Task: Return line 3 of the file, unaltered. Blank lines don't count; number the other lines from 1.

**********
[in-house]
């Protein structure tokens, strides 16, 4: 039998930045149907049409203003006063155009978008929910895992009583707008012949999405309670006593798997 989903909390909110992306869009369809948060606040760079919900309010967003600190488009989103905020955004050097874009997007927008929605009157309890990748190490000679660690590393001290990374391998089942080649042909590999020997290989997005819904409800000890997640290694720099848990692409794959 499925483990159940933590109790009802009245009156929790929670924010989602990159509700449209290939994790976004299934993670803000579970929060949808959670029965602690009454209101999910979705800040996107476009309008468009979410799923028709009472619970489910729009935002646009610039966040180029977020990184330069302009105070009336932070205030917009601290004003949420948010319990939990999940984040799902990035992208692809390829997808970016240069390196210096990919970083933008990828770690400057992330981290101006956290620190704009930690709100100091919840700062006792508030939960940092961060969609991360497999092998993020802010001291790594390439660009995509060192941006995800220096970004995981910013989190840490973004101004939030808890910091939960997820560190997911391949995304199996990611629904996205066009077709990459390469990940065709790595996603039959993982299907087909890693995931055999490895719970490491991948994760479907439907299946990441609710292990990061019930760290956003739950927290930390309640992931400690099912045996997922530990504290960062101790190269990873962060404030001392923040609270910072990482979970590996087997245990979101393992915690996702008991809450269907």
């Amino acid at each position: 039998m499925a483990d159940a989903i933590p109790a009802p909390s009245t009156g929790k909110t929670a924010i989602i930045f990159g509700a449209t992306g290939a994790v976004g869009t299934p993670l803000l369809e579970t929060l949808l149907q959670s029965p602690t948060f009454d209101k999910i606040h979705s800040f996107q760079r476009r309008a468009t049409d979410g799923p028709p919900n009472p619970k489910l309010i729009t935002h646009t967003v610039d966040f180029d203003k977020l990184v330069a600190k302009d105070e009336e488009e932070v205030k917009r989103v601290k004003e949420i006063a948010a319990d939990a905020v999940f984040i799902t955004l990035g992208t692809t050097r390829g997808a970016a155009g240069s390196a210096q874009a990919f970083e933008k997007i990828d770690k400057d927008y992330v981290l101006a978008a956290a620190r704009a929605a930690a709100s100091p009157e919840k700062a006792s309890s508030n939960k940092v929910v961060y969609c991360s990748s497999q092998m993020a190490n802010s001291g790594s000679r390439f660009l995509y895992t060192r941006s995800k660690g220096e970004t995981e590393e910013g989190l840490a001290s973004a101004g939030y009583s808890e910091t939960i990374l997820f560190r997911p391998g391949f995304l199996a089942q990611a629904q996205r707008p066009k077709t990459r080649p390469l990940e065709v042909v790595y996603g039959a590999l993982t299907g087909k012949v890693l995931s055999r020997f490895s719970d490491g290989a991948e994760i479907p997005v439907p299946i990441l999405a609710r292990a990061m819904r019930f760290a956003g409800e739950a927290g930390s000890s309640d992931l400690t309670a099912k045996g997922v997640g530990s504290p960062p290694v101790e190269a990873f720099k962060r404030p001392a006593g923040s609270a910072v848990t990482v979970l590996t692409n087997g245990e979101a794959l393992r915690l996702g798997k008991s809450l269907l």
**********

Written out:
């Amino acid at each position: 039998m499925a483990d159940a989903i933590p109790a009802p909390s009245t009156g929790k909110t929670a924010i989602i930045f990159g509700a449209t992306g290939a994790v976004g869009t299934p993670l803000l369809e579970t929060l949808l149907q959670s029965p602690t948060f009454d209101k999910i606040h979705s800040f996107q760079r476009r309008a468009t049409d979410g799923p028709p919900n009472p619970k489910l309010i729009t935002h646009t967003v610039d966040f180029d203003k977020l990184v330069a600190k302009d105070e009336e488009e932070v205030k917009r989103v601290k004003e949420i006063a948010a319990d939990a905020v999940f984040i799902t955004l990035g992208t692809t050097r390829g997808a970016a155009g240069s390196a210096q874009a990919f970083e933008k997007i990828d770690k400057d927008y992330v981290l101006a978008a956290a620190r704009a929605a930690a709100s100091p009157e919840k700062a006792s309890s508030n939960k940092v929910v961060y969609c991360s990748s497999q092998m993020a190490n802010s001291g790594s000679r390439f660009l995509y895992t060192r941006s995800k660690g220096e970004t995981e590393e910013g989190l840490a001290s973004a101004g939030y009583s808890e910091t939960i990374l997820f560190r997911p391998g391949f995304l199996a089942q990611a629904q996205r707008p066009k077709t990459r080649p390469l990940e065709v042909v790595y996603g039959a590999l993982t299907g087909k012949v890693l995931s055999r020997f490895s719970d490491g290989a991948e994760i479907p997005v439907p299946i990441l999405a609710r292990a990061m819904r019930f760290a956003g409800e739950a927290g930390s000890s309640d992931l400690t309670a099912k045996g997922v997640g530990s504290p960062p290694v101790e190269a990873f720099k962060r404030p001392a006593g923040s609270a910072v848990t990482v979970l590996t692409n087997g245990e979101a794959l393992r915690l996702g798997k008991s809450l269907l």